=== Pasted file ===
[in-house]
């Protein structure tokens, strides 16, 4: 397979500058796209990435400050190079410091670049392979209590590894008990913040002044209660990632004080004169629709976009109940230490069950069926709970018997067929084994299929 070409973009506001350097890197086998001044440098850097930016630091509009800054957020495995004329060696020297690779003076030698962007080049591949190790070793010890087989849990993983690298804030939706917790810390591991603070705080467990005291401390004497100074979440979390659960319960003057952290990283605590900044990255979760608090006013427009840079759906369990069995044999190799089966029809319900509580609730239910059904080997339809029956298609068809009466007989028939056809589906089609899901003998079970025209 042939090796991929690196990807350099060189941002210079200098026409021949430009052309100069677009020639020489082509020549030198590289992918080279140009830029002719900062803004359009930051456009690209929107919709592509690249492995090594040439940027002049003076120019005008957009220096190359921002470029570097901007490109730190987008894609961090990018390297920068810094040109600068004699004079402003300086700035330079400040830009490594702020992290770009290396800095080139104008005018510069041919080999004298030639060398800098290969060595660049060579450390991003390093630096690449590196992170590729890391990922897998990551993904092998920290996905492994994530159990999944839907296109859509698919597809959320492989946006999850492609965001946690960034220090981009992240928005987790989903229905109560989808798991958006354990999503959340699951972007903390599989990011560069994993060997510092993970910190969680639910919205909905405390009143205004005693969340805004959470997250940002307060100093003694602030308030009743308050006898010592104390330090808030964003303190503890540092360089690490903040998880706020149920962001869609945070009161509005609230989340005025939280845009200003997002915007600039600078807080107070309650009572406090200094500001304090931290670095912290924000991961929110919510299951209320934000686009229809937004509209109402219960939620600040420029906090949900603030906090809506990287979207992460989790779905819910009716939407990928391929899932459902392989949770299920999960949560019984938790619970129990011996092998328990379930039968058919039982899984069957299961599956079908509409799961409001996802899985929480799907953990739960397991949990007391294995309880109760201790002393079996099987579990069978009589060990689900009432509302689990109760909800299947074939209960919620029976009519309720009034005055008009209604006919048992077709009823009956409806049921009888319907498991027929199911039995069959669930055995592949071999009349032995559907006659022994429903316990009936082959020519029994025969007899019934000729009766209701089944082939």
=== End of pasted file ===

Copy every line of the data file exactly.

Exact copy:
[in-house]
């Protein structure tokens, strides 16, 4: 397979500058796209990435400050190079410091670049392979209590590894008990913040002044209660990632004080004169629709976009109940230490069950069926709970018997067929084994299929 070409973009506001350097890197086998001044440098850097930016630091509009800054957020495995004329060696020297690779003076030698962007080049591949190790070793010890087989849990993983690298804030939706917790810390591991603070705080467990005291401390004497100074979440979390659960319960003057952290990283605590900044990255979760608090006013427009840079759906369990069995044999190799089966029809319900509580609730239910059904080997339809029956298609068809009466007989028939056809589906089609899901003998079970025209 042939090796991929690196990807350099060189941002210079200098026409021949430009052309100069677009020639020489082509020549030198590289992918080279140009830029002719900062803004359009930051456009690209929107919709592509690249492995090594040439940027002049003076120019005008957009220096190359921002470029570097901007490109730190987008894609961090990018390297920068810094040109600068004699004079402003300086700035330079400040830009490594702020992290770009290396800095080139104008005018510069041919080999004298030639060398800098290969060595660049060579450390991003390093630096690449590196992170590729890391990922897998990551993904092998920290996905492994994530159990999944839907296109859509698919597809959320492989946006999850492609965001946690960034220090981009992240928005987790989903229905109560989808798991958006354990999503959340699951972007903390599989990011560069994993060997510092993970910190969680639910919205909905405390009143205004005693969340805004959470997250940002307060100093003694602030308030009743308050006898010592104390330090808030964003303190503890540092360089690490903040998880706020149920962001869609945070009161509005609230989340005025939280845009200003997002915007600039600078807080107070309650009572406090200094500001304090931290670095912290924000991961929110919510299951209320934000686009229809937004509209109402219960939620600040420029906090949900603030906090809506990287979207992460989790779905819910009716939407990928391929899932459902392989949770299920999960949560019984938790619970129990011996092998328990379930039968058919039982899984069957299961599956079908509409799961409001996802899985929480799907953990739960397991949990007391294995309880109760201790002393079996099987579990069978009589060990689900009432509302689990109760909800299947074939209960919620029976009519309720009034005055008009209604006919048992077709009823009956409806049921009888319907498991027929199911039995069959669930055995592949071999009349032995559907006659022994429903316990009936082959020519029994025969007899019934000729009766209701089944082939």